Palm Beach County Legislative Delegation Report 2020

Delegation Chair, Representative Rick Roth’s
2020 Legislative Session Summary


It is my pleasure to present the 2020 Palm Beach County Legislative Delegation wrap-up report.
Inside you will find highlights of legislation and appropriations that members of our delegation worked
diligently during the 2020 legislative session.


I want to thank the delegation staff for all their assistance during my time as Chairman. From the Bahamas to
Belle Glade Housing Authority to appropriations bills, Vicky Nowlan, Todd Bonlarron, Asst. County
Administrator and Rebecca DeLaRosa, Legislative Affairs Director, kept me informed and made this duty truly
enjoyable. It has been my honor to serve as Chair of the delegation this past year. It is a privilege to be among
those who advocate for Palm Beach County and I am very proud to work with my colleagues on behalf of Palm
Beach County’s residents.


In March, the Florida Legislature passed a balanced budget for our state. With the recent onset of the
coronavirus pandemic, this seems like years ago. The original $93.2 Billion budget was a 2.4% increase of $2.2
billion, which includes funding for 113,414 authorized positions. The Governor finally vetoed $1 billion of
special appropriations to give us a $92.2 Billion budget. All in all, the budget provides new funding in many
areas.


We set aside reserves of $3.9 billion, which is 10.6% of estimated general revenue, and $60 million for the
coronavirus response. The budget includes raises for full-time classroom teachers. We committed $500 million
to increase the pay for the teachers across the state. Getting and retaining quality educators is key to the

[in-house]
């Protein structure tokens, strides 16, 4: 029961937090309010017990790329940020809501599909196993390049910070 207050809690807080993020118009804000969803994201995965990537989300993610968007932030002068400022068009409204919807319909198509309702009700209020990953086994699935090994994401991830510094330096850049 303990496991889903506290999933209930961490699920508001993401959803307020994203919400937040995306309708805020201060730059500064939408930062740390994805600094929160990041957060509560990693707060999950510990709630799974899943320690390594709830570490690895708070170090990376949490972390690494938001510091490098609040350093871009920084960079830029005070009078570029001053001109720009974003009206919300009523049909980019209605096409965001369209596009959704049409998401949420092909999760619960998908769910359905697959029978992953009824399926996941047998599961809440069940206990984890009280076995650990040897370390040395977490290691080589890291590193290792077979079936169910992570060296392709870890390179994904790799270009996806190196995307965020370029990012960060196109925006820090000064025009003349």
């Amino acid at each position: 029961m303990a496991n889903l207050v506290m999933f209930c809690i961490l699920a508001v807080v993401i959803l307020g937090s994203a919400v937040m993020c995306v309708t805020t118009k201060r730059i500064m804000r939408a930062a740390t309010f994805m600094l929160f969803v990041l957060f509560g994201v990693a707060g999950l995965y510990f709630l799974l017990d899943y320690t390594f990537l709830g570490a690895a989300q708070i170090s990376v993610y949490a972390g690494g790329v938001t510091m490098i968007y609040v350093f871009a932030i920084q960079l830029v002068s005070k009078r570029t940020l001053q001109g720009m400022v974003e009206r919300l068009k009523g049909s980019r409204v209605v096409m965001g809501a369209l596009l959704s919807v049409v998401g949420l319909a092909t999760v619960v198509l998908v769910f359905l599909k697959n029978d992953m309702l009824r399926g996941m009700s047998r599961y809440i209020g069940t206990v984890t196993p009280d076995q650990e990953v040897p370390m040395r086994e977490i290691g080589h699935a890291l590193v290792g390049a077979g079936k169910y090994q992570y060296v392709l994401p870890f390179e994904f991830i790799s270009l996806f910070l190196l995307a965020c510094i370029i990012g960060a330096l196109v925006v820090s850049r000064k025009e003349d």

success of our students, and we wanted to ensure that Florida is a strong competitor to obtain the best teachers
in the nation. For the first time in many years, there was no sweep of funds from the Sadowski Affordable
Housing Trust Fund. Ultimately, of the $340 million in the trust, $225 million was vetoed by the Governor.
Beginning October 1, 2020, all State employees and Correctional Officers, and APD/DCF specialists will receive
a 3% salary increase on October 1, 2020.


Florida is home to stunning beaches, gorgeous natural springs, and the world-renowned Florida Keys and
Everglades. Florida is a top tourist destination for 120 million people annually and the home of a $115 billion
Agriculture industry. Preserving our natural resources is vital to our lifestyle and a strong economy. The
Agricultural and Natural Research budget increased by 12.5% to $4.5 billion. It included $690 million for water
resource projects, of which Everglades Restoration was $323.6 million, and $100 million for the Florida Forever
Program for land conservation. The project outlays include $12.5 million for the Florida Resilient Coastline
The initiative, $50 million each for springs and beach restoration, $50 million for Aquifer Storage and Recovery,
(ASR) wells near Lake Okeechobee, $40 million for alternative water supply, $25 million for Wastewater and
Storm Water Grants, $25 million for Total Maximum Daily Load water quality projects, $25 million for 3 rivers